A day in the life of the captain of Durham Women’s First Fencing Team

By Laura Lovegood

On a Friday at 9am, I received an email from Team Durham reading ‘Laura, call me now’. I then take time out of my two-hour tutorial – on my 50% summative due next week – doing some last-minute organisation for the Championship Match against Oxford. I came to ask myself: why did I sign up for this?

Well, I did anyway. I did because deep down, I really enjoy being captain. When I attended my first fencing novice session two and a half years ago, I had no idea that I would eventually become Women’s First captain and compete weekly with my team. I travel all over the country, from Birmingham to Aberdeen.

According to my friends, fencing has taken over my life. I don’t disagree with them. Training five times a week, and competing every Wednesday – either at home or away – does not give me much chance to do much else outside of fencing and studying.

My days have become fairly routine. Mornings are a rushed affair. I’ll usually get up at 7, have breakfast whilst packing my bag, get my lunch and dinner out the fridge – as I won’t be home until midnight – and make myself a coffee to take to the library. This coffee and morning routine are crucial to me surviving the fatiguing first two hours of the day where I study. No surprises that I always feel that I’d much rather still be in bed.

The rest of the day runs pretty smoothly. Lectures are rare, and reading is plenty – I study social sciences. I appreciate the days I have training as I feel it’s a nice opportunity to get out of Elvet Riverside. By now, I know most of the YUM baristas at Maiden Castle by name, and I don’t even have to tell them what coffee I want. They know my order virtually by heart. And at the end of the day, the night guards always wish me a goodnight, and comment on how my Canadian hockey beanie is suitable for the 8pm cold.

I see my friends most often in the library. And on the rare occasion where I don’t, it turns into a massive exercise on time-management.

Sometimes I wonder whether in ten years’ time I will regret having missed experiencing university life: I’ve missed most of my College events, I’ve missed all of the Union society’s controversial Friday debates – even though I am a life member, I’ve hardly been on nights out – I tend to have six a year, five of which are after exams, and I’ve also missed most of my friends’ brunches and movie nights.

I could quit; I have considered it a few times when times got tough. On some evenings I feel terrible – either because I don’t concentrate, or because I am just too tired. My intense training sessions do not help when I feel myself drowning with work. I love fencing, but training sessions can be physically and mentally draining.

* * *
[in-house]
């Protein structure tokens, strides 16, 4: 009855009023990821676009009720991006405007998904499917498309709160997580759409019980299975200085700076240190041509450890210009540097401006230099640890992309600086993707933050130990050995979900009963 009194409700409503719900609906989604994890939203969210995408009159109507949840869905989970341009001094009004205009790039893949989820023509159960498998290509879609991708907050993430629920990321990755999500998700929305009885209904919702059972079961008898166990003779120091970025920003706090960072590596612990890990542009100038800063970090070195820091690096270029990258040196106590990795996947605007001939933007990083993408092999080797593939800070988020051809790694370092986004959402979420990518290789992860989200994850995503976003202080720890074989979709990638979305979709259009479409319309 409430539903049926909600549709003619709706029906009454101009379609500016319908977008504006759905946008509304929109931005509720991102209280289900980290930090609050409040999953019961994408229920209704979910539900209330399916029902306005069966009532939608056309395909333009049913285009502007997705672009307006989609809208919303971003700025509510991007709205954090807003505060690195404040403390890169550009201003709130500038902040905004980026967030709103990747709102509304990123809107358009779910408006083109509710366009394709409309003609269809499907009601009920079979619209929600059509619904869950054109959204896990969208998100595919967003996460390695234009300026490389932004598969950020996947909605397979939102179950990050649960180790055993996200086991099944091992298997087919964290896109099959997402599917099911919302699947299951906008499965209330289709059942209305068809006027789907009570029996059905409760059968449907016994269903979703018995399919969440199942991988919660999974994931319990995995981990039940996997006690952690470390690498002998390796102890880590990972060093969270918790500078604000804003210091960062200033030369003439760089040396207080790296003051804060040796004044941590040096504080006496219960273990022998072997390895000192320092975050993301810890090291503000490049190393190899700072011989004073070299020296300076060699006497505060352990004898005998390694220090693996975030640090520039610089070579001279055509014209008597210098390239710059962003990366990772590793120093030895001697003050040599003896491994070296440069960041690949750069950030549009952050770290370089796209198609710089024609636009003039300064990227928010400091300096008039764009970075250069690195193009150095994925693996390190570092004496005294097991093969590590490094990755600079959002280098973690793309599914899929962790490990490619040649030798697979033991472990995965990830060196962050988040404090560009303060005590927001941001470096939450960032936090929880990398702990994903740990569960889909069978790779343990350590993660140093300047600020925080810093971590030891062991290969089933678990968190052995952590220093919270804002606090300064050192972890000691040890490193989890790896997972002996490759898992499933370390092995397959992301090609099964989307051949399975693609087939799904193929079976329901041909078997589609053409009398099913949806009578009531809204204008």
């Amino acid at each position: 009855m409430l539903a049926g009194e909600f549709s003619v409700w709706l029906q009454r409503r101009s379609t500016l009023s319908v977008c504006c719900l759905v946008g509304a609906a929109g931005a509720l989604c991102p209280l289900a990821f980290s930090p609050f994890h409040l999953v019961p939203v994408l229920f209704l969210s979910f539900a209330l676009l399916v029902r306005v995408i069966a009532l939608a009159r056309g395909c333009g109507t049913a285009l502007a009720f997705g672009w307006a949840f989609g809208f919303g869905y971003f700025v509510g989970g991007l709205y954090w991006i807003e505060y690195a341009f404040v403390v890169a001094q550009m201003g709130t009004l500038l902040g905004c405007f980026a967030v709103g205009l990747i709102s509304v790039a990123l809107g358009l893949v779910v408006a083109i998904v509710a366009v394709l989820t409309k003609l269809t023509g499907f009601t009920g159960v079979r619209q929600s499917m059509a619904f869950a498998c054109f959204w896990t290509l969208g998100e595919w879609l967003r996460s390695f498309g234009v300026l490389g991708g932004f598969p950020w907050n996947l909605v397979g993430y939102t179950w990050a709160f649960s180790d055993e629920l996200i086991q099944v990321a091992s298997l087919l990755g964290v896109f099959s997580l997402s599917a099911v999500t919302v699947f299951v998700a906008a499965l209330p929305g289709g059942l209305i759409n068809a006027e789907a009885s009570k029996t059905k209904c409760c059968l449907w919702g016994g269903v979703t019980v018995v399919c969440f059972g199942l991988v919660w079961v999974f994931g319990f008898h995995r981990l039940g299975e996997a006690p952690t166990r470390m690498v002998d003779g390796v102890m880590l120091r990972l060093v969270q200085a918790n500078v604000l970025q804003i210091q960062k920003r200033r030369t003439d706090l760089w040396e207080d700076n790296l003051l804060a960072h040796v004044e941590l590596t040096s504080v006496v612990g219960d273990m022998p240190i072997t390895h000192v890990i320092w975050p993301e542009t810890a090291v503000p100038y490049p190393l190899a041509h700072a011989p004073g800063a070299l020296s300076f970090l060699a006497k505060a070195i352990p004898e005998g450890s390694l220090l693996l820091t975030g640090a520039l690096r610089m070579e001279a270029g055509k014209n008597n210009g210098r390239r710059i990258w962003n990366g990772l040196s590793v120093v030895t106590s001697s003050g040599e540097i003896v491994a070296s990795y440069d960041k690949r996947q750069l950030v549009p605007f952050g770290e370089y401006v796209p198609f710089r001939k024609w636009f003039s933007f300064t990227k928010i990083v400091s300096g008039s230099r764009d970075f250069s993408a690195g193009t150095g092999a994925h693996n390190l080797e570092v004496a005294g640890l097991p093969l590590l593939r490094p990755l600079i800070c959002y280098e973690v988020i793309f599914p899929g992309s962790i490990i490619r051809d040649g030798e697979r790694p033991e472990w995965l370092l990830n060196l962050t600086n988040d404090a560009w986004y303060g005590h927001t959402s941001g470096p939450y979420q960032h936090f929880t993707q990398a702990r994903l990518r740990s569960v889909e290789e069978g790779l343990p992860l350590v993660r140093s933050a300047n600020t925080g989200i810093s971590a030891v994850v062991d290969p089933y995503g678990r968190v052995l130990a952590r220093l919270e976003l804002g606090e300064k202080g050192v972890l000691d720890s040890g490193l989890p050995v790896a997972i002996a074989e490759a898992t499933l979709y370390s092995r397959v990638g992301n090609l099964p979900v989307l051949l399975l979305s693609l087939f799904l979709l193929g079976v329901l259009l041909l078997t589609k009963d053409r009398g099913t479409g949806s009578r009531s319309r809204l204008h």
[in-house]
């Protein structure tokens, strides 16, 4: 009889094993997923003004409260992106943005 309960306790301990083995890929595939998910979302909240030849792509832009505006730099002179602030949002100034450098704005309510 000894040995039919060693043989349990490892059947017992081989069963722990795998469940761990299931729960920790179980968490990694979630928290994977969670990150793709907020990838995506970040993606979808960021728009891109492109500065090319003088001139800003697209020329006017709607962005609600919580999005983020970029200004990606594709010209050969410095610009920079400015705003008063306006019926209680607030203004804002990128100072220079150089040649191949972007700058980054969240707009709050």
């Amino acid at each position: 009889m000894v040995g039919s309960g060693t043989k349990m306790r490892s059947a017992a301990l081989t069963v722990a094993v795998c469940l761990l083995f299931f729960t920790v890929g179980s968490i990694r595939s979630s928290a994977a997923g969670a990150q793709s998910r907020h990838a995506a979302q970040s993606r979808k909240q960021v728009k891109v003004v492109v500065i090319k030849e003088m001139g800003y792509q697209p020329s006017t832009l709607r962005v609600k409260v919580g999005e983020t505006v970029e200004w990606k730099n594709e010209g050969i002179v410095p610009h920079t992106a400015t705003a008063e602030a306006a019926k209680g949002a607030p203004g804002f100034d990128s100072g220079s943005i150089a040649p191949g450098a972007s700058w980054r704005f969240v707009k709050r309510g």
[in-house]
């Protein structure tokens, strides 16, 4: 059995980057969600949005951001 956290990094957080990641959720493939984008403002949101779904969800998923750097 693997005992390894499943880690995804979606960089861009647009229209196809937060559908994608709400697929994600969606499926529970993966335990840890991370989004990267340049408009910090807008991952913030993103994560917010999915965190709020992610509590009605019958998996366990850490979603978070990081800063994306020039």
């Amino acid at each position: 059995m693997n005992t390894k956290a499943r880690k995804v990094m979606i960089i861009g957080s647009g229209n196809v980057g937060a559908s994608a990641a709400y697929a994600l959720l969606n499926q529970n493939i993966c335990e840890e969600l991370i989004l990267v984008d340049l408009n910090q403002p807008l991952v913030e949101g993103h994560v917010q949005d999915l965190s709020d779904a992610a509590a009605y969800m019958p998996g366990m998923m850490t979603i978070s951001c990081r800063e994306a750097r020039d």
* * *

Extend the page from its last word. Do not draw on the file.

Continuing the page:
However, fencing has contributed immensely to my overall development – be it psychological, emotional or physical. These qualities are something I wouldn’t give up for the world. So when my college friends ask me, for instance, why I hadn’t attended my College Masquerade Ball a few weeks ago, I told them it was because that I didn’t want to miss training.

It’s not just that I fancied stabbing something at the end of a busy and stressful week. Indeed, you could even say it’s about my addiction to becoming better. But most importantly, it’s about seeing the other fencers – incredible people who have now become my great friends.

Being captain isn’t always easy. But I have always enjoyed the idea of leadership. We had an extremely strong women’s fencing team this year. To be honest, on one occasion we even got close to beating the year-long Premiership Champion Edinburgh Women’s First, without even fielding our full team. But alas, we didn’t. Neither did we reach the semi-finals in the Championship.

People kept on missing training, or even deciding to drop out entirely. I couldn’t have forced them otherwise. Tutorials until 1pm on a Wednesday when you’re a finalist are hardly compatible with fencing away every other week. I also can’t force my teammates to train when they have personal problems or injuries. I totally understand, and would never dare blaming any of the girls.

But I guess that I could have been more successful at motivating people to come to training, and to instill a greater team spirit. If I had been a bit more assertive, we might have done better.

Overall, I guess it is always all a question of perspective. What I mean is you decide how you feel about things happening to you.

I could decide to be annoyed at myself for lacking the right amount of firmness, to feel burdened by the responsibility I carry for my team’s performance, to perceive the amount of time I spend at training or matches instead of in the library as a source of anxiety, given that I still fear academic failure more than anything. Or I could also constantly worry about my friends eventually giving up on me because they feel that I don’t put much effort into seeing them.

I could. But I don’t. I prefer to see these problems as challenges and as opportunities to prove myself that I am capable. My best friend told me: “If I’m feeling buried, it’s because I’ve just been planted.” To fail now, is to flourish later. And it’s something I thought was very meaningful.

Photograph: Kris Moodley

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